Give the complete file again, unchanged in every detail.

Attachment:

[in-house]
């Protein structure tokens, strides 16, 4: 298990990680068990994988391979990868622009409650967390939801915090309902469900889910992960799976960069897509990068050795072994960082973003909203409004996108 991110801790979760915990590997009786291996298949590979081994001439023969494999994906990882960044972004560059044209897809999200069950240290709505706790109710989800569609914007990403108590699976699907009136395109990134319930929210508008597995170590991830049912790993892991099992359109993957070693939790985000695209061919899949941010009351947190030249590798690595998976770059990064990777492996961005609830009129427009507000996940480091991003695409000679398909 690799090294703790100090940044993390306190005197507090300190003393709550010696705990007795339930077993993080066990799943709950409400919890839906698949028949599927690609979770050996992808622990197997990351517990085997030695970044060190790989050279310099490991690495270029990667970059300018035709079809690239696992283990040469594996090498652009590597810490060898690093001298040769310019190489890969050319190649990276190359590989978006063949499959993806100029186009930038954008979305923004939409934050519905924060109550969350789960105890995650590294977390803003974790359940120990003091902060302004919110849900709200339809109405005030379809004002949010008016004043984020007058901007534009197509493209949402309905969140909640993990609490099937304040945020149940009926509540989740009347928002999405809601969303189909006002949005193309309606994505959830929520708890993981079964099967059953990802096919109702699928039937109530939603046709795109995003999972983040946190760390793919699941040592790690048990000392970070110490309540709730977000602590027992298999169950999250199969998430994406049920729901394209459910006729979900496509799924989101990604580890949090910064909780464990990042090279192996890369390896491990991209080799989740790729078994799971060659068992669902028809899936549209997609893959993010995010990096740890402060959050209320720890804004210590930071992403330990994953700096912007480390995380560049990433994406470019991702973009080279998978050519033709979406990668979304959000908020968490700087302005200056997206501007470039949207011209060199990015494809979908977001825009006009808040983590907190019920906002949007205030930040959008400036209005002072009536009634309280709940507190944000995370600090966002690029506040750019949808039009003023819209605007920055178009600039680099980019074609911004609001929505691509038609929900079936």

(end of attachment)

[in-house]
């Protein structure tokens, strides 16, 4: 298990990680068990994988391979990868622009409650967390939801915090309902469900889910992960799976960069897509990068050795072994960082973003909203409004996108 991110801790979760915990590997009786291996298949590979081994001439023969494999994906990882960044972004560059044209897809999200069950240290709505706790109710989800569609914007990403108590699976699907009136395109990134319930929210508008597995170590991830049912790993892991099992359109993957070693939790985000695209061919899949941010009351947190030249590798690595998976770059990064990777492996961005609830009129427009507000996940480091991003695409000679398909 690799090294703790100090940044993390306190005197507090300190003393709550010696705990007795339930077993993080066990799943709950409400919890839906698949028949599927690609979770050996992808622990197997990351517990085997030695970044060190790989050279310099490991690495270029990667970059300018035709079809690239696992283990040469594996090498652009590597810490060898690093001298040769310019190489890969050319190649990276190359590989978006063949499959993806100029186009930038954008979305923004939409934050519905924060109550969350789960105890995650590294977390803003974790359940120990003091902060302004919110849900709200339809109405005030379809004002949010008016004043984020007058901007534009197509493209949402309905969140909640993990609490099937304040945020149940009926509540989740009347928002999405809601969303189909006002949005193309309606994505959830929520708890993981079964099967059953990802096919109702699928039937109530939603046709795109995003999972983040946190760390793919699941040592790690048990000392970070110490309540709730977000602590027992298999169950999250199969998430994406049920729901394209459910006729979900496509799924989101990604580890949090910064909780464990990042090279192996890369390896491990991209080799989740790729078994799971060659068992669902028809899936549209997609893959993010995010990096740890402060959050209320720890804004210590930071992403330990994953700096912007480390995380560049990433994406470019991702973009080279998978050519033709979406990668979304959000908020968490700087302005200056997206501007470039949207011209060199990015494809979908977001825009006009808040983590907190019920906002949007205030930040959008400036209005002072009536009634309280709940507190944000995370600090966002690029506040750019949808039009003023819209605007920055178009600039680099980019074609911004609001929505691509038609929900079936």